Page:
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Long Read: No more spirit of fair play for American whiskeys

Published:  05 August, 2021

The Government is currently considering levying a 25% tariff on US wine imports reaching the UK. But there is another long-suffering category in American whiskey, which was left out of a recent revision and five-year suspension on tariffs for spirits travelling between the US and Britain. Greg Mefford, international sales director at spirits maker Luxco, looks at the implications for a popular category.

In recent weeks, the US, EU and UK managed to end – temporarily – the longest running trade dispute in the history of the World Trade Organisation. Sparked in 2004 by a disagreement between Airbus and Boeing over alleged unfair subsidies, the 17 years since then have seen retaliatory tariffs being imposed at different times by the European Union and America on a range of imported goods, including whiskey and tobacco.

An agreement was reached between all parties in March this year to suspend the tariffs for four months. A cooperative framework then followed in June 2021, confirming that tariffs would be suspended for five years, with intentions to move trans-Atlantic relationships forward and to save billions on imports.

Overall, the truce has been welcomed as a major step forward and, for most, saw those working throughout the spirits world breathe a collective sigh of relief. It means that single malt Scotch and Irish Whisky can now enter the US without being hit by excessive tariffs, for the next five years at least. At the same time, rum, brandy, vodka and vermouth from the US will escape the previous import penalties when they arrive in the UK and EU.

(A note on wine: An exception announced by the British government, following a UK consultation, is that it may introduce a 25% tariff on US wine imports. However, at the time of writing this, it is still reviewing responses to its consultation on tariffs against the US.)

Although this suspension is reason to raise a glass, celebrations have been put on ice amongst American whiskey producers, distributors, and lovers. US bourbons, ryes and whiskeys have been excluded from the five-year suspension and a tariff still stands for imports of these liquids into the EU and UK.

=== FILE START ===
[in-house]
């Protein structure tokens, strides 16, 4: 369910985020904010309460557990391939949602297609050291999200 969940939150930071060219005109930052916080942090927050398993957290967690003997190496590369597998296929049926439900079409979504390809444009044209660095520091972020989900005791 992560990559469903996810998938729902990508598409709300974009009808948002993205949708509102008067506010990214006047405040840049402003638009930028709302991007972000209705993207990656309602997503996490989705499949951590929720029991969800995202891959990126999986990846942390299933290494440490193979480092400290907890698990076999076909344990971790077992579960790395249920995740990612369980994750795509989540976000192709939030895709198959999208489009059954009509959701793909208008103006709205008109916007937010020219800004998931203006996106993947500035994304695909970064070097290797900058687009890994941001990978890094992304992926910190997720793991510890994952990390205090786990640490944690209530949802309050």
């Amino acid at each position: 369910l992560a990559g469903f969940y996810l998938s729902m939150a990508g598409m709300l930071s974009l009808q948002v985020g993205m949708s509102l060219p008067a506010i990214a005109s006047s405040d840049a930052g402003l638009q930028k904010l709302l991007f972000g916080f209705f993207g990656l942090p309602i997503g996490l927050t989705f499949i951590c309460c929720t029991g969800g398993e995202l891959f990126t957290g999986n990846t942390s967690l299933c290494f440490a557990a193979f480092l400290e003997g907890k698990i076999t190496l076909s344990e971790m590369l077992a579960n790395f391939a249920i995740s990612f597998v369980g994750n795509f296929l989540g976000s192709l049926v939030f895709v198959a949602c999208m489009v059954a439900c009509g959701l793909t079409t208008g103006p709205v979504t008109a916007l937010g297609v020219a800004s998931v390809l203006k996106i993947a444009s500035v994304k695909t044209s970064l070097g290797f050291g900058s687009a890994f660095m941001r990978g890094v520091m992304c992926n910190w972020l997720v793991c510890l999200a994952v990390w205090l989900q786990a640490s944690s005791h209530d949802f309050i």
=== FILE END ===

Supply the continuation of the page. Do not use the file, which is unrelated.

This stems from a policy change in 2018, which saw the US Government apply heavy tariffs to steel and aluminium from the EU. The European Union responded with a 25% tariff on American whiskeys and was due to increase this to 50% on 1 June 2021. 

Fortunately, the doubling of the tariff has been postponed for now, as representatives from the US and EU address this trade conflict, with commitments to resolving the issue by the end of the year. A solution needs to be found by then and must be comparable, at the very least, to the five-year tariff suspension for other distilled spirits. If it isn’t, it risks the American whiskey category in the UK and Europe shrinking to low levels that may take years to recover.

According to previous reports from The Distilled Spirits Council of the United States (DISCUS), American whiskey exports to the EU have decreased by a third since the introduction of the tariff. The Bourbon Council believes the situation is worse for the UK – a booming American whiskey market – with exports dropping by around 53%.

It’s a daunting prospect that such declines could be accelerated by an imbalance in whisky and whiskey retail prices. A 25% tariff is near-impossible for companies to absorb and unfortunately it drives up what the on- and off-trade, and consumers, pay for their American whiskey. If this, as a basic rule of thumb means retail prices are about a quarter higher than other whiskies from around the world, it puts American bourbon, ryes and whiskeys at a serious competitive disadvantage. Consumers could be priced-out of the category.

There’s also the consideration that whilst loyalists may keep buying their favourite American whiskeys, they might do so on a much less frequent basis because of a lack of affordability. This could contribute further to a shrinking market share.